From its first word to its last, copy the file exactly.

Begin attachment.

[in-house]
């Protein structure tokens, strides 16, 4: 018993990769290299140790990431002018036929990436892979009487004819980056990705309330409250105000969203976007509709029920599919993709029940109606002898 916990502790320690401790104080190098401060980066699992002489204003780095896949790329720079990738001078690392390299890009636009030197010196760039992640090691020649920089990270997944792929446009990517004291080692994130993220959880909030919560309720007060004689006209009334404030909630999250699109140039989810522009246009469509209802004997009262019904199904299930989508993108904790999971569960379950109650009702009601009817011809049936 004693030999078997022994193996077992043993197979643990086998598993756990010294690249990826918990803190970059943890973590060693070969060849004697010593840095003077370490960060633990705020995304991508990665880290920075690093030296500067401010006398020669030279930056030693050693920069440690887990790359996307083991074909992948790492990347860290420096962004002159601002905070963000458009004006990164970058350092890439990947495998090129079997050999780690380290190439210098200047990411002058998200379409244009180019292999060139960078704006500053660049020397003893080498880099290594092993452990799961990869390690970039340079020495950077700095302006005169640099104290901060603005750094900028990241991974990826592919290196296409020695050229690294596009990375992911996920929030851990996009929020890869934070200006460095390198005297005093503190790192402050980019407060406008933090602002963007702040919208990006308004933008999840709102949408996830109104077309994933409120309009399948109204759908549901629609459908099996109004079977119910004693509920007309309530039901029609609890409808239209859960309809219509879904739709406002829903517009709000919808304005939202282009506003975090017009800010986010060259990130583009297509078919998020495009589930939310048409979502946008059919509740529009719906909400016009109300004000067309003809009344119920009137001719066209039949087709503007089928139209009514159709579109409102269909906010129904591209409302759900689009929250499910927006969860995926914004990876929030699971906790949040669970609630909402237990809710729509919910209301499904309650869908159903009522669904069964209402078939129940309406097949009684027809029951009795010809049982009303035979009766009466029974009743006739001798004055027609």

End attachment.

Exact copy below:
[in-house]
């Protein structure tokens, strides 16, 4: 018993990769290299140790990431002018036929990436892979009487004819980056990705309330409250105000969203976007509709029920599919993709029940109606002898 916990502790320690401790104080190098401060980066699992002489204003780095896949790329720079990738001078690392390299890009636009030197010196760039992640090691020649920089990270997944792929446009990517004291080692994130993220959880909030919560309720007060004689006209009334404030909630999250699109140039989810522009246009469509209802004997009262019904199904299930989508993108904790999971569960379950109650009702009601009817011809049936 004693030999078997022994193996077992043993197979643990086998598993756990010294690249990826918990803190970059943890973590060693070969060849004697010593840095003077370490960060633990705020995304991508990665880290920075690093030296500067401010006398020669030279930056030693050693920069440690887990790359996307083991074909992948790492990347860290420096962004002159601002905070963000458009004006990164970058350092890439990947495998090129079997050999780690380290190439210098200047990411002058998200379409244009180019292999060139960078704006500053660049020397003893080498880099290594092993452990799961990869390690970039340079020495950077700095302006005169640099104290901060603005750094900028990241991974990826592919290196296409020695050229690294596009990375992911996920929030851990996009929020890869934070200006460095390198005297005093503190790192402050980019407060406008933090602002963007702040919208990006308004933008999840709102949408996830109104077309994933409120309009399948109204759908549901629609459908099996109004079977119910004693509920007309309530039901029609609890409808239209859960309809219509879904739709406002829903517009709000919808304005939202282009506003975090017009800010986010060259990130583009297509078919998020495009589930939310048409979502946008059919509740529009719906909400016009109300004000067309003809009344119920009137001719066209039949087709503007089928139209009514159709579109409102269909906010129904591209409302759900689009929250499910927006969860995926914004990876929030699971906790949040669970609630909402237990809710729509919910209301499904309650869908159903009522669904069964209402078939129940309406097949009684027809029951009795010809049982009303035979009766009466029974009743006739001798004055027609």